We’ve had a week without hockey, which somehow doesn’t seem right in the middle of June. It was last Friday night in the Staples Center that the Los Angeles Kings won a double-overtime Game 5 over the New York Rangers and the Kings secured their second Stanley Cup in three years. Here’s nine closing thoughts, covering both the Stanley Cup Finals, and the 2014 NHL playoffs as a whole.
*I know it sounds cliché, but the Los Angeles run was really a tribute to the value of having championship players. The Kings weren’t the best team in the season—third in the Pacific Division and fifth in the Western Conference and they often didn’t even look like the best team in the postseason.
But between Drew Doughty, Marian Gaborik, Jeff Carter, Anze Kopitar and Jonathan Quick in net, they had a group of players that just refused to roll over. The character and strength of this team to simply keep playing hockey in the face of adversity was their greatest attribute, and it’s why they managed to win three Finals games that they trailed in by two goals.
*When it was announced that Justin Williams had won the Conn Smythe Award as MVP of the entire postseason, my initial reaction was negative. I felt like Doughty or Kopitar would have been better choices, and that Williams’ reputation as “Mr. Game 7” was overriding common sense. But a review of the statistical data said that it was my initial reaction, not the vote, that was wrong.
Williams scored nine goals and had 16 assists. Kopitar had more total points, thanks to 21 assists. Carter’s 10/15 line was a little bit better. But Williams was close enough to his teammates in terms of bottom line production, and when you then add in his ability to come up with the big goal in big games, it justifies a vote for the Conn Smythe.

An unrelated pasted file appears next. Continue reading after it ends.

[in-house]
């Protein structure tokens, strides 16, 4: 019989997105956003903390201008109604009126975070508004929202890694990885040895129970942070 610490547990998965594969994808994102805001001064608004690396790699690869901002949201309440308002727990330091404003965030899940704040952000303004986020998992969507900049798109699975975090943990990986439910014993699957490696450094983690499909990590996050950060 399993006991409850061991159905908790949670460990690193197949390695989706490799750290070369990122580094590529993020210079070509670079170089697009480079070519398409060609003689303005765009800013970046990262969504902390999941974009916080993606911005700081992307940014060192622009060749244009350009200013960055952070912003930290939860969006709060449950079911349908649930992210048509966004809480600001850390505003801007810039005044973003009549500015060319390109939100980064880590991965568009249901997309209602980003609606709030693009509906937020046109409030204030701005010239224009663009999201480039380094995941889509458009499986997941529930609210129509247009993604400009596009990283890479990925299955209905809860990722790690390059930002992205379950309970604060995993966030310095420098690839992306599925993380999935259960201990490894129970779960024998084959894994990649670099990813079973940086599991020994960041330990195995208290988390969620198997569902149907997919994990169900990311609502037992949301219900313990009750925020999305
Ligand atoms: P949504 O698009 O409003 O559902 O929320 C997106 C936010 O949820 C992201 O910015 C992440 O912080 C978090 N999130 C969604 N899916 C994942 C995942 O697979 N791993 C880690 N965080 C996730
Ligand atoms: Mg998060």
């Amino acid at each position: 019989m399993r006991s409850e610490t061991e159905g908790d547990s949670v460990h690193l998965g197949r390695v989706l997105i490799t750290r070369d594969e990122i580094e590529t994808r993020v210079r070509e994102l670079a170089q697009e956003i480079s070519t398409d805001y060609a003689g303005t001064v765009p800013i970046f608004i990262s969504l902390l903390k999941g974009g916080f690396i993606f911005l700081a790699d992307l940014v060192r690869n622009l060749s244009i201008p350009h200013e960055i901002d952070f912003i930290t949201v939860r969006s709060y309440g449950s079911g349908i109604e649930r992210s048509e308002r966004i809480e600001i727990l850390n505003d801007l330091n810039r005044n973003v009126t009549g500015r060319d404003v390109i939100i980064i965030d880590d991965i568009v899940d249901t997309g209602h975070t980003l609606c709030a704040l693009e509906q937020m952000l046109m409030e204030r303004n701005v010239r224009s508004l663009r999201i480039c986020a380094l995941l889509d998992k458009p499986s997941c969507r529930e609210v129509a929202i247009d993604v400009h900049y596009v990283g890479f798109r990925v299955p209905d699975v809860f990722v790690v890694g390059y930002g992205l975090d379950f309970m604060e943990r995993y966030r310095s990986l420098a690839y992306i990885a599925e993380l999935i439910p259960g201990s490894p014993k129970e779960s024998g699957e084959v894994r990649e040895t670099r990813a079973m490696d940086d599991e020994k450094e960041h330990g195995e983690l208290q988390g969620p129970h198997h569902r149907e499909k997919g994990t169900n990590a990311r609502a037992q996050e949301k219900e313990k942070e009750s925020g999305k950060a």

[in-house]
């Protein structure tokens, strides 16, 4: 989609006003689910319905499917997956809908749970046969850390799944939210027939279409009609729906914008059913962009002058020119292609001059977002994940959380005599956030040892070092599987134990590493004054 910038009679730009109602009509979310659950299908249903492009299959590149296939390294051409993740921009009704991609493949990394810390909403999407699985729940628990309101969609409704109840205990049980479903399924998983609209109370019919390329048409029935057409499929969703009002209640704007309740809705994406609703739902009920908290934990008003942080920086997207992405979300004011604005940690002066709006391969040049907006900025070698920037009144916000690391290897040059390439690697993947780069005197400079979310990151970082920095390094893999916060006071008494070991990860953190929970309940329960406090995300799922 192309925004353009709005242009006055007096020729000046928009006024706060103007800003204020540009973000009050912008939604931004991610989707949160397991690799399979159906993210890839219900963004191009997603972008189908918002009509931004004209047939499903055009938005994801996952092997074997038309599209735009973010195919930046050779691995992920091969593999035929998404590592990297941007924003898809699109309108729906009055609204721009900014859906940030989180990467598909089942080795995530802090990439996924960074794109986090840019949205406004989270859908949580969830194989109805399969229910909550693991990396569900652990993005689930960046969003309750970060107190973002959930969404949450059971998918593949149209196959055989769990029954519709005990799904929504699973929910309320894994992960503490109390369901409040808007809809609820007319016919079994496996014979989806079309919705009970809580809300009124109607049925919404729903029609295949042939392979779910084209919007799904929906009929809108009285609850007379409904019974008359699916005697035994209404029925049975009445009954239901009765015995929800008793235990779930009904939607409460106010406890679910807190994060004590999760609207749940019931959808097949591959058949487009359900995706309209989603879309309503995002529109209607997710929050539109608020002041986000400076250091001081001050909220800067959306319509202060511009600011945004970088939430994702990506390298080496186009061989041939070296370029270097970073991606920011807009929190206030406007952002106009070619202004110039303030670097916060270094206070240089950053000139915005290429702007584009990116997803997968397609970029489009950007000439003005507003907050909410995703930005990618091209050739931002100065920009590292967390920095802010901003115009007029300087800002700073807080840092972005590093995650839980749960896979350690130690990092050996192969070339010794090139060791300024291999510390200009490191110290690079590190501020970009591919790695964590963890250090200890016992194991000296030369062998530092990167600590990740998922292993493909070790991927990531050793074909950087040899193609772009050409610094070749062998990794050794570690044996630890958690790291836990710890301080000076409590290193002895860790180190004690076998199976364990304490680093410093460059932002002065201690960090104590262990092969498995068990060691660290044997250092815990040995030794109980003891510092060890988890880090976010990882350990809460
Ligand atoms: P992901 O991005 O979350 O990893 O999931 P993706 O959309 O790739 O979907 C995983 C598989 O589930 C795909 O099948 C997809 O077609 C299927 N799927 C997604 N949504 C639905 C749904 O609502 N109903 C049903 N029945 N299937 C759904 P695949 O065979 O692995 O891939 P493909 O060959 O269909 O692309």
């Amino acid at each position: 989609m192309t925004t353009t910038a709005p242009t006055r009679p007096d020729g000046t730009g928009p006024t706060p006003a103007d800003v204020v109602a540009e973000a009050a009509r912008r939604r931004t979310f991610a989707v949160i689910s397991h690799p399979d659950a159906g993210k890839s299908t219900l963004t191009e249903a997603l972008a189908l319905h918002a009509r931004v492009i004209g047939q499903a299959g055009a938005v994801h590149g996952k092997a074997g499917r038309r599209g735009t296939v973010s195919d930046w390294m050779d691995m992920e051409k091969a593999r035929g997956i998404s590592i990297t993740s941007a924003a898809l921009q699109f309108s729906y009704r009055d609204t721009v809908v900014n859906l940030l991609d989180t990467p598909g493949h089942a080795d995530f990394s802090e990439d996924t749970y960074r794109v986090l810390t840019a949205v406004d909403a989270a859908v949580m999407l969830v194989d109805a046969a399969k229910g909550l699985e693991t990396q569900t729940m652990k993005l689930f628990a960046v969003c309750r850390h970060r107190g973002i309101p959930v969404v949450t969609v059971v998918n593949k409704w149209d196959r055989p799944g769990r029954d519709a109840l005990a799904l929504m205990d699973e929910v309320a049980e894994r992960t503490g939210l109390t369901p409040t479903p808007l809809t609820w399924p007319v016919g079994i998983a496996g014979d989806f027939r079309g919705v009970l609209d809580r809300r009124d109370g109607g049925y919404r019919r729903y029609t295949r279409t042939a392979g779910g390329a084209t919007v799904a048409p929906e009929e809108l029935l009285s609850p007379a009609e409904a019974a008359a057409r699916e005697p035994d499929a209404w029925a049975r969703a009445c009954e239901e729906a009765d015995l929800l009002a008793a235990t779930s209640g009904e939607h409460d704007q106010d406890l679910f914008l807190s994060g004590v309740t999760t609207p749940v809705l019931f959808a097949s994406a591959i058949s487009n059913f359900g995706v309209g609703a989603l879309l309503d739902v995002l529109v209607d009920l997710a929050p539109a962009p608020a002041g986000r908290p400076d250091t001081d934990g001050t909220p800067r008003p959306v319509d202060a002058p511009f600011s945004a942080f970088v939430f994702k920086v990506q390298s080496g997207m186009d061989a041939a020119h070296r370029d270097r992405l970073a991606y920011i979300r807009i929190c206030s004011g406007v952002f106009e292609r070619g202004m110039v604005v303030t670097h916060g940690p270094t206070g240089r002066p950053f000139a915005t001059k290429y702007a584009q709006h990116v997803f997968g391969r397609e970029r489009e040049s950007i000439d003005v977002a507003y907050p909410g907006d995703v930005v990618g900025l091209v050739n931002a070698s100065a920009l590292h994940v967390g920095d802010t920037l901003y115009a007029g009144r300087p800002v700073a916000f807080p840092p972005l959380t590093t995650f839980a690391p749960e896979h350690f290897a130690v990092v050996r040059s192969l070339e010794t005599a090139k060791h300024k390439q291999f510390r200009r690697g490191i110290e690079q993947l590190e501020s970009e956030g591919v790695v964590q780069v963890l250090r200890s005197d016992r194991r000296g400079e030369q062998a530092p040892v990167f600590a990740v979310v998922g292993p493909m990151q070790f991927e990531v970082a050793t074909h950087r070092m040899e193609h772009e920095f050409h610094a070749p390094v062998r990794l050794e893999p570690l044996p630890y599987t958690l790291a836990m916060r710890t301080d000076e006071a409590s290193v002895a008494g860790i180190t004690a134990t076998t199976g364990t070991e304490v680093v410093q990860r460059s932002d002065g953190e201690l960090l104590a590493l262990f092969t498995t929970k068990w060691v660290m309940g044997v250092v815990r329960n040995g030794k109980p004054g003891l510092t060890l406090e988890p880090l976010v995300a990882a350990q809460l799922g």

*Jonathan Quick was shaky during the regular season and he often needed his teammates to bail him out, notably in the Western Conference Finals against the Chicago Blackhawks. But the Los Angeles goaltender was at his best in the Stanley Cup Finals. His save percentage, at 91 percent in the regular season and lower than that for three playoff rounds, jumped to 93 percent for the Finals.
Two percentage points is a big deal for hockey goalies, and Quick’s 136 saves on 146 shots over five games don’t tell the story of how many spectacular saves he made in late game and overtime situations. Quick’s performance proved the adage that you can’t give great athletes repeated chances. Eventually they’ll show you greatness and Quick finally did in the Stanley Cup Finals.
*I was one of the Henrik Lundqvist critics when the playoffs began, believing the New York Rangers goalie would consistently let his team down in big situations. Even though they didn’t win a championship and let a trio of 2-0 leads get away, as far as I’m concerned Lundqvist vindicated himself.
He carried New York to the Eastern Conference title and those lost leads in the Finals don’t reveal how many outstanding saves the Ranger netminder had to make. Nor do they show they would have hung on in Game 2 had the Kings not gotten away with an outrageously obvious goalie interference on a third-period goal that set the stage for overtime.